“Every time I do a concert in a theater I have to invest from my pocket. I have to pay a truck to bring me the instruments, if a microphone is needed, the payment has to come out of my pocket, if I want to do a spot too. It doesn’t weigh me down because playing is my passion but all musicians can’t do that. There comes a point when you’re saturated a bit to keep insisting. We’re subsidized and companies have tried to create strategies to change that a bit and sometimes they pay for the process involved in holding and promoting a concert. And that makes it possible to breathe at least with the promotional expenses. It also happens that sometimes the company doesn’t find me a job and I have to pay for it anyway. It’s an unfair mechanism.”
In a recent conversation, your uncle, Ernán López Nussa, told me that all the musicians in the family had a very close professional relationship. Can you explain to me what this process of interaction or consultation is like when someone has a new project on the horizon?
“We have a very strong musical communication. Ernán and my dad looked at my last album a thousand times. When we have a project we consult it among all. That dynamic does not fail. We trust a lot in the criteria of the other. I trusted a lot in the criteria of my father, Ernán, my brother. Music is a career that involves a lot of work. It’s not a one-way road. It has many ups and downs. Frustrations. I’ve been fortunate to have very strong family support. I remember when I got out of school and did my military service and decided to experiment with other music than classical. I had criticism from the teachers because I was a good student and they didn’t want me to disengage. At 4 my brother played the piano and at 8 he improvised on drums. Instead, I played exactly how I was taught in school. At that stage, I had a lot of support from my family and my friends, who were ahead of me. I live in a constant state of nonconformity. I’m never satisfied with what I do. I always think there’s something to improve. Sometimes that search for perfection can asphyxiate me, but it’s what encourages me to keep improving and learning. That’s one of the points of reference with my family.”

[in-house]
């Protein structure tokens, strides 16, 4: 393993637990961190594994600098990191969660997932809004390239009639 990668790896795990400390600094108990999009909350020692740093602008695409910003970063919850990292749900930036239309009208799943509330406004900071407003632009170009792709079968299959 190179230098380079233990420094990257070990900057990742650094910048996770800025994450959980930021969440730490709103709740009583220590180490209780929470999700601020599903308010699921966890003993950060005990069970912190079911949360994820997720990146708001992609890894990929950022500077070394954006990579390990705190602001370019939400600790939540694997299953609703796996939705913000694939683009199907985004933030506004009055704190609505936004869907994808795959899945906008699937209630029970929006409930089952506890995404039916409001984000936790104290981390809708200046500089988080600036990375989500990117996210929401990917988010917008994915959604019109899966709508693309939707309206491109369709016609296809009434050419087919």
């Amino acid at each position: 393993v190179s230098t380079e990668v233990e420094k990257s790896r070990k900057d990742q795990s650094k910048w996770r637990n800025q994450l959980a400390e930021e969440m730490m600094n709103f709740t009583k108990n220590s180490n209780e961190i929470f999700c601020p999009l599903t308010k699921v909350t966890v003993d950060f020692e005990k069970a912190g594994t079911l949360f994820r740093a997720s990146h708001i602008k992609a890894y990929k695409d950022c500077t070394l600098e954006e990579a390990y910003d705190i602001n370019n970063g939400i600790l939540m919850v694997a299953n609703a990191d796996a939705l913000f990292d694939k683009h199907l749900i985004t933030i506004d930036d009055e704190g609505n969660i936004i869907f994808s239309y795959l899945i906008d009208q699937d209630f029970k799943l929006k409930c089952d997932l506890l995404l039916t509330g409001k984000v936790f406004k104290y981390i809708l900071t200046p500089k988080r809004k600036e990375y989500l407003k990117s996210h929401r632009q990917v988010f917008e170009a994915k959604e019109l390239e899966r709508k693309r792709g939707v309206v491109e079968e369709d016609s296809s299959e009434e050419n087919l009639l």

Un café con Alicia: Harold López-Nussa y la impronta de una familia de músicos
*(The program A coffee with Alicia is subtitled for our English audience)
Do you think that one of the albums you’ve released best summarizes your creative personality?
“Herencia is perhaps one of my most personal albums. I recorded it in France in 2008. I think it’s more intimate because of the compositions and it defines quite well what I am.”
There are many musicians of your generation who have emigrated and have developed their careers in other countries. Have you ever thought about following those steps?